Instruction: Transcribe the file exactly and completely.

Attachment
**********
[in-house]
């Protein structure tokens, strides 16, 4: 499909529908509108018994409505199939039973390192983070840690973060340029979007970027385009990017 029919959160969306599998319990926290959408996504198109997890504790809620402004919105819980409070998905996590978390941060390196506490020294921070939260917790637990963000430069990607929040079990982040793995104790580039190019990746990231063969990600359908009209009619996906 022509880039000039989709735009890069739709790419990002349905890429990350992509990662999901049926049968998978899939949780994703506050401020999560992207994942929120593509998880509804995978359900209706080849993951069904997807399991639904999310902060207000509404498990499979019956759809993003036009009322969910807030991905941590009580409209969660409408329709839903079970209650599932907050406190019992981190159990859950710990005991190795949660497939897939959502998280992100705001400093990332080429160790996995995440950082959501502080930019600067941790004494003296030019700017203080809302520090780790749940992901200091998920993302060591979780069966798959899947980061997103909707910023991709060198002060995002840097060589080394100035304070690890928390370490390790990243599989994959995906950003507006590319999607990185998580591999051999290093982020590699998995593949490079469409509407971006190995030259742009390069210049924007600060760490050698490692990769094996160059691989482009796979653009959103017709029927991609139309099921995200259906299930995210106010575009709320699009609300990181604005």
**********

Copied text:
[in-house]
């Protein structure tokens, strides 16, 4: 499909529908509108018994409505199939039973390192983070840690973060340029979007970027385009990017 029919959160969306599998319990926290959408996504198109997890504790809620402004919105819980409070998905996590978390941060390196506490020294921070939260917790637990963000430069990607929040079990982040793995104790580039190019990746990231063969990600359908009209009619996906 022509880039000039989709735009890069739709790419990002349905890429990350992509990662999901049926049968998978899939949780994703506050401020999560992207994942929120593509998880509804995978359900209706080849993951069904997807399991639904999310902060207000509404498990499979019956759809993003036009009322969910807030991905941590009580409209969660409408329709839903079970209650599932907050406190019992981190159990859950710990005991190795949660497939897939959502998280992100705001400093990332080429160790996995995440950082959501502080930019600067941790004494003296030019700017203080809302520090780790749940992901200091998920993302060591979780069966798959899947980061997103909707910023991709060198002060995002840097060589080394100035304070690890928390370490390790990243599989994959995906950003507006590319999607990185998580591999051999290093982020590699998995593949490079469409509407971006190995030259742009390069210049924007600060760490050698490692990769094996160059691989482009796979653009959103017709029927991609139309099921995200259906299930995210106010575009709320699009609300990181604005």